Ron Paul’s supporters, a finicky and purist bunch, have proved less transferable to Rand Paul than the campaign assumed. In Iowa, several prominent former Ron Paul supporters, including state Senator Jason Schultz, are backing Cruz. This week, the New York Times reported that Rand Paul was beginning to win over some formerly leery Ron Paul fans—a strikingly late conversion of a group he thought he could take for granted. Many Ron Paul supporters have been alienated by Rand Paul’s gestures to the establishment, particularly his partnership with Senate Majority Leader Mitch McConnell, whose reelection he endorsed and campaigned for last year. In blocking the reauthorization of the Patriot Act last week, Paul antagonized McConnell, but won points with libertarians for proving he could stand up to the leader.
Unlike Paul’s 2013 filibuster against drones, which brought him wide acclaim and highlighted his political creativity, his speech on surveillance last week was largely viewed as a political stunt aimed at thrusting him into the spotlight and goosing his lagging fundraising. That’s perhaps inevitable—Paul is a candidate now, as he wasn’t the last time—and perhaps unfair, as he has a long track record on the issue. But it highlights how his image has changed, from that of a passion-driven truth-teller, like his father, to that of a politically minded triangulator. Confronted with the accusation, Paul displayed another unfortunate tendency by lashing out at his critics, saying that those who oppose him “secretly want there to be an attack on the United States so they can blame it on me.” (He later backed off and acknowledged that the statement was “hyperbole.”)
Gaffes like these have convinced many GOP graybeards that Paul isn’t ready for prime time. And his attempts to penetrate the donor classes have not been well received. The billionaire Koch brothers are closely aligned with Paul philosophically, but they have reportedly not been impressed with his performance as a candidate and are disinclined to back him financially. Other big donors Paul has courted have decided to support other candidates instead, according to Politico, while the legion of small-dollar online donors who kept his father afloat have been less generous this time around.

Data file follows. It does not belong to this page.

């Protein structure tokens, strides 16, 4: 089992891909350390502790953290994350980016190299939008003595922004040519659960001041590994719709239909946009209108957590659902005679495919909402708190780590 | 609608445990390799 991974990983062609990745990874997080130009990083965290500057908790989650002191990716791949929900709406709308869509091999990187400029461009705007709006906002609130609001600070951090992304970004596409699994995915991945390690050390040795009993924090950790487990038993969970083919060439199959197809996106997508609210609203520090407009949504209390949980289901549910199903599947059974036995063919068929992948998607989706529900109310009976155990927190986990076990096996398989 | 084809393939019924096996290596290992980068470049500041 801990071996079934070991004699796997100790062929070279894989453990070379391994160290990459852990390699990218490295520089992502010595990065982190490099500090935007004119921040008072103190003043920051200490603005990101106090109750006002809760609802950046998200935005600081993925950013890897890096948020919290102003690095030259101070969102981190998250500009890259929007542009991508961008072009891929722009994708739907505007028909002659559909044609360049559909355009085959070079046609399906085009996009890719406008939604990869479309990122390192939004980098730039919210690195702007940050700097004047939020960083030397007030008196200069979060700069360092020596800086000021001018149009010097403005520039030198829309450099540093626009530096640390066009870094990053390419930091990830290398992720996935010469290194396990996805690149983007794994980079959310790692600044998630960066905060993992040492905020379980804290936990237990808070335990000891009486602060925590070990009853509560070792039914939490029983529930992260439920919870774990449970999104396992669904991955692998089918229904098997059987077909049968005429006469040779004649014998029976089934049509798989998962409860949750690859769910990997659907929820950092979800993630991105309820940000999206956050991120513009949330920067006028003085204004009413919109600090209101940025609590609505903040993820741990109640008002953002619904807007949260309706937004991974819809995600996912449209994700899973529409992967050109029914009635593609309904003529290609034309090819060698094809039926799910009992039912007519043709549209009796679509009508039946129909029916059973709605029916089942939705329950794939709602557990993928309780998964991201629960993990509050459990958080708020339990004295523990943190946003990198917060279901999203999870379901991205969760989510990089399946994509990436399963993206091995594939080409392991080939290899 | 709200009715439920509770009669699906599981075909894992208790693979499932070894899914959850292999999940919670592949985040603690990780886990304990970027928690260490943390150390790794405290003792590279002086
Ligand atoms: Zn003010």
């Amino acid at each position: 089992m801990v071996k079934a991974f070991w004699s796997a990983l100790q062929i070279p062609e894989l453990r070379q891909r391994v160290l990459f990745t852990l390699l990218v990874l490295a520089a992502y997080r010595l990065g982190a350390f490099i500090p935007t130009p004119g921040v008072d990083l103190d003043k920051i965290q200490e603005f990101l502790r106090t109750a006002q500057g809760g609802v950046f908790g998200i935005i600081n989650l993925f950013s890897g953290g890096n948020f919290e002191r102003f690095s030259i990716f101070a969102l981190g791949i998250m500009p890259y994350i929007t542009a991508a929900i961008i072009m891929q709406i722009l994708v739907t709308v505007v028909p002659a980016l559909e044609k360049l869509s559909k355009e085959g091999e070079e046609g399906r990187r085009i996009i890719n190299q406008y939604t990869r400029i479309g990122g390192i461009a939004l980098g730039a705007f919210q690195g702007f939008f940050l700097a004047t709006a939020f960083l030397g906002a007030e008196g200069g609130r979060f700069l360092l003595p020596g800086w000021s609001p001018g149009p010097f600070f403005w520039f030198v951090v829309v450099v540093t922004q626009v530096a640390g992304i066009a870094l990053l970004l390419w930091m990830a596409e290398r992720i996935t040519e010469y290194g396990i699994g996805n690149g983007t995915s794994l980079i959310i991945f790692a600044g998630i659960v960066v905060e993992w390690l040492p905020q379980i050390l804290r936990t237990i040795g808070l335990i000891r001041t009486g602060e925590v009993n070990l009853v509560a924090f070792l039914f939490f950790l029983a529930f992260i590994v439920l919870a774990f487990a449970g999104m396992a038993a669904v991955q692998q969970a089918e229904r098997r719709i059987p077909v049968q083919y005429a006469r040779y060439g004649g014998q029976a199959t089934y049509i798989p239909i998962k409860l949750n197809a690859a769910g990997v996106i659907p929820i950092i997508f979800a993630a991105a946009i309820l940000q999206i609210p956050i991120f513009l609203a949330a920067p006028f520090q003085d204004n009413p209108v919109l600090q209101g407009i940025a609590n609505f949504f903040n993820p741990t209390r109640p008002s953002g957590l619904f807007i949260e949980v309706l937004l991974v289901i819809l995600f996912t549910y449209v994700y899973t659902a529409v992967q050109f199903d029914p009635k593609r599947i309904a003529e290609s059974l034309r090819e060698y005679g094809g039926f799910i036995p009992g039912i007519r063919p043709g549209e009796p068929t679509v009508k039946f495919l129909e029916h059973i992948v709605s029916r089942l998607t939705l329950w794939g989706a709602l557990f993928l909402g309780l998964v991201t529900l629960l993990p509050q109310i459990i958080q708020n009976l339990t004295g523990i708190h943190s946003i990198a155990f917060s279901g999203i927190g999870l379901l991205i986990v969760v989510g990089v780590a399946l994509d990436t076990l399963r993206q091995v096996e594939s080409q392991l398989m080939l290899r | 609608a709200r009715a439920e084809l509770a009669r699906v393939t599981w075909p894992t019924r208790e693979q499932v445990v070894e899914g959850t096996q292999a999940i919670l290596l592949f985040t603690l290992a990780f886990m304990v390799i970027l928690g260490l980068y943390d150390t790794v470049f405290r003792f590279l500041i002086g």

The failure to enlist Peter Thiel, the enigmatic Silicon Valley venture capitalist who gave Ron Paul $2.6 million, has particularly shocked Paulworld. Jesse Benton, a longtime adviser to both Pauls who is now running the Rand Paul-boosting America’s Liberty super PAC, acknowledged that Thiel’s refusal was a blow. “From what I understand, he’s just got a little donor fatigue, and he’s sitting this one out for now,” Benton told me. “Obviously, we’re big fans of his, and we hope to get him back in the fold.”
Benton admitted the campaign has experienced some turbulence, but said that was to be expected. “Rand is not going to be the nominee by running a bland, status-quo campaign,” he said. “That’s Jeb Bush’s campaign to run. Rand’s path to the nomination is a Silicon Valley approach, a disruptive force in politics and the GOP that shakes things up and builds a new coalition going forward.” That’s an inherently difficult thing to do, Benton said, but he believes Paul is pulling it off, and “he continues to have as good a chance as anyone to win the nomination.”